Published on 6 March, 2006
General public enjoys first exposure to A4Vision's Biometric 3D Facial Recognition
A4Vision Inc. today announced that Sagem Morpho, a Sagem Défense Securité subsidiary and world leader in digital fingerprint biometric recognition, is featuring A4Vision's 3D facial recognition technology at "Biometrics: the body identified", an exhibition sponsored and designed by Sagem Morpho and the Science and Industry Museum. This exhibition is running at the Science and Industry Museum in Paris through November 5, 2006. "Biometrics: the body identified" takes visitors on an entertaining and interactive voyage through the world of biometrics, from new technologies to practical applications. Visitors can test different systems and get a better grasp of the challenges of biometrics in terms of ethics, security and identity.
A4Vision's Vision Access 3D Face Reader, the world's first three-dimensional (3D) facial identification/verification reader with active feedback, is on display in live mode for public interaction. The display affords the general public the opportunity to obtain a sense of A4Vision's ease of use and speed in capturing facial images for identification and verification. Forthcoming real-world biometric applications include border and immigration control, airport security, civil identification programs, and access to transit systems and buildings.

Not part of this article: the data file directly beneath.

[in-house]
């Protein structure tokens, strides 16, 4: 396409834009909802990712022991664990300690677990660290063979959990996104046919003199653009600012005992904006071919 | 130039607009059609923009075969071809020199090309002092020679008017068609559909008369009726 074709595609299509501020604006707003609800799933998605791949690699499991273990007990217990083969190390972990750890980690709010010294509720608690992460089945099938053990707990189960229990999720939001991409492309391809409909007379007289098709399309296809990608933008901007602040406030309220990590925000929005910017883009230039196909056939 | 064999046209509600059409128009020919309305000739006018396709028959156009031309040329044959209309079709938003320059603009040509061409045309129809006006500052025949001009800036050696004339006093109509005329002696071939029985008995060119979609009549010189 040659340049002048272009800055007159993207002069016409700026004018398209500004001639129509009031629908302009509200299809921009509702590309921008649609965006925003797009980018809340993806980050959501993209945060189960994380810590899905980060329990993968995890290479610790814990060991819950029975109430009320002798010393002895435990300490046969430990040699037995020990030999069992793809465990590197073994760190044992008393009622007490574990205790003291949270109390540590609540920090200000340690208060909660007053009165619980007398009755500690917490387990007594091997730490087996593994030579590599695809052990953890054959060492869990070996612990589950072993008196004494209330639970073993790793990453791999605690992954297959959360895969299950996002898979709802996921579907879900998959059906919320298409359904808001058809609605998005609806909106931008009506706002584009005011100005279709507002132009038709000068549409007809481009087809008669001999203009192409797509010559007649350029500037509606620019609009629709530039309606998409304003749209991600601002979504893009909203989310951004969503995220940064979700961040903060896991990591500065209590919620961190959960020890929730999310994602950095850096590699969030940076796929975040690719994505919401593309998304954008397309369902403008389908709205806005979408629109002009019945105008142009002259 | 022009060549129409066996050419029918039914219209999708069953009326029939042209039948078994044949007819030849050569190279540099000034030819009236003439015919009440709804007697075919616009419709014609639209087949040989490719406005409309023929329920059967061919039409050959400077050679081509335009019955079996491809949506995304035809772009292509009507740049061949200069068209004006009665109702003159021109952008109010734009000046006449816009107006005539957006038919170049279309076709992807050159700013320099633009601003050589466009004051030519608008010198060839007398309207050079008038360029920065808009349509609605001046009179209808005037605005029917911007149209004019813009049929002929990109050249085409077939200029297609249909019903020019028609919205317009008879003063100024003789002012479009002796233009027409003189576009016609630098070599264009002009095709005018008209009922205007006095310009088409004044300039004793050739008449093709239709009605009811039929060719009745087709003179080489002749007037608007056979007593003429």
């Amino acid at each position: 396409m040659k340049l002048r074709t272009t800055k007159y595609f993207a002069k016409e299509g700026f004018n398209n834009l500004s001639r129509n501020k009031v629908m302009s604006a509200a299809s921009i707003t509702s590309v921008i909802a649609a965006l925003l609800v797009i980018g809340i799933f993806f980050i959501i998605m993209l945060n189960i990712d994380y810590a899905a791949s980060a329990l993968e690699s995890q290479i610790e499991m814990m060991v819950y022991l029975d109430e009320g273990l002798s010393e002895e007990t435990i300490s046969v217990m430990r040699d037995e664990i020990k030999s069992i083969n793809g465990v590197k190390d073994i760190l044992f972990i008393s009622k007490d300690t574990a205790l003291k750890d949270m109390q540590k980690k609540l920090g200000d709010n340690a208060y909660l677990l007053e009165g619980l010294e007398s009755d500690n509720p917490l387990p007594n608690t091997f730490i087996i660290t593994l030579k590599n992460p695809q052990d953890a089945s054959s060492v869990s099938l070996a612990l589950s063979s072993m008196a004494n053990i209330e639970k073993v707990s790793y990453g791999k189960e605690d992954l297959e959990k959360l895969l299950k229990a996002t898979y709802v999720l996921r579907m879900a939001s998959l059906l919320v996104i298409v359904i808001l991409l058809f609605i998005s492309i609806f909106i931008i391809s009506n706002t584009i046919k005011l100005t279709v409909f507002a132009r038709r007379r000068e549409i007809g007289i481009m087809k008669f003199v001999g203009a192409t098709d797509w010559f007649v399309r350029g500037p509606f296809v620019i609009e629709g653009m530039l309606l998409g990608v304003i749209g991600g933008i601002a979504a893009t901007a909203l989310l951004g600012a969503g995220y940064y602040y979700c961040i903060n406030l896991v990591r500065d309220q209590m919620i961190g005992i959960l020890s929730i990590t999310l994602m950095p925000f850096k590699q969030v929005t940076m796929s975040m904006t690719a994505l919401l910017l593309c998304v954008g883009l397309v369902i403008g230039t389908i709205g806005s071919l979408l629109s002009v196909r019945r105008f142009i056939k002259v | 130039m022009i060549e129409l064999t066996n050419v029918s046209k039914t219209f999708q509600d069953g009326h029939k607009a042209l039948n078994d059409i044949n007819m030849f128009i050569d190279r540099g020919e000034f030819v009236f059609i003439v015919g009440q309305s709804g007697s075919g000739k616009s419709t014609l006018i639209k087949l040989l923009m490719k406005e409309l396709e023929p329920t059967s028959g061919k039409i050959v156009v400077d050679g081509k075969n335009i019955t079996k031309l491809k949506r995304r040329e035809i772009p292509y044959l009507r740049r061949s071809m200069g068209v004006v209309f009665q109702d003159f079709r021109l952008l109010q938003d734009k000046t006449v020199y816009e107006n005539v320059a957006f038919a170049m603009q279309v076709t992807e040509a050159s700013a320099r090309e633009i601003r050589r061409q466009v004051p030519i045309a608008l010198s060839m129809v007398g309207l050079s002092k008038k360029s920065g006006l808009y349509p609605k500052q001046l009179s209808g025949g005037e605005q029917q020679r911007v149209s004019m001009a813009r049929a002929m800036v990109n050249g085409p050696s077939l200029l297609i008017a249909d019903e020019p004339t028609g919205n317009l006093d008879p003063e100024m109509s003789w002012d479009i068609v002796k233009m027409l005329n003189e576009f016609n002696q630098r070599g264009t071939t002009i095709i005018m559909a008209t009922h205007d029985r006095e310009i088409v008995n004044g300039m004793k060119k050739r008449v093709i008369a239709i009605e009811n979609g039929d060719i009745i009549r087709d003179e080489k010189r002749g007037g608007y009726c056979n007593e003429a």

"We are honored by this inclusion and prestigious recognition from such a renowned biometric leader as Sagem Morpho," said Grant Evans, CEO of A4Vision. "With global applications imminent for biometrics, and specifically for A4Vision's 3D facial recognition, we also applaud Sagem Morpho for its timely, notable efforts to expose and familiarize the general public with biometrics soon to be part of their lives."
A4Vision innovations in 3D data capturing and processing have produced renowned industry-leading accuracy in real-time facial recognition and tracking. A4Vision readers perform both verification and identification in real-time; accommodate variable angles, motion, and changing light conditions, including night; and provide a completely passive, non-invasive mode of identification with consistently high rates of accuracy. The Vision Access 3D Face Reader, working and displayed at Sagem Morpho's "Biometrics: the body identified" exhibition, achieves sub-second processing speeds in real-world application.
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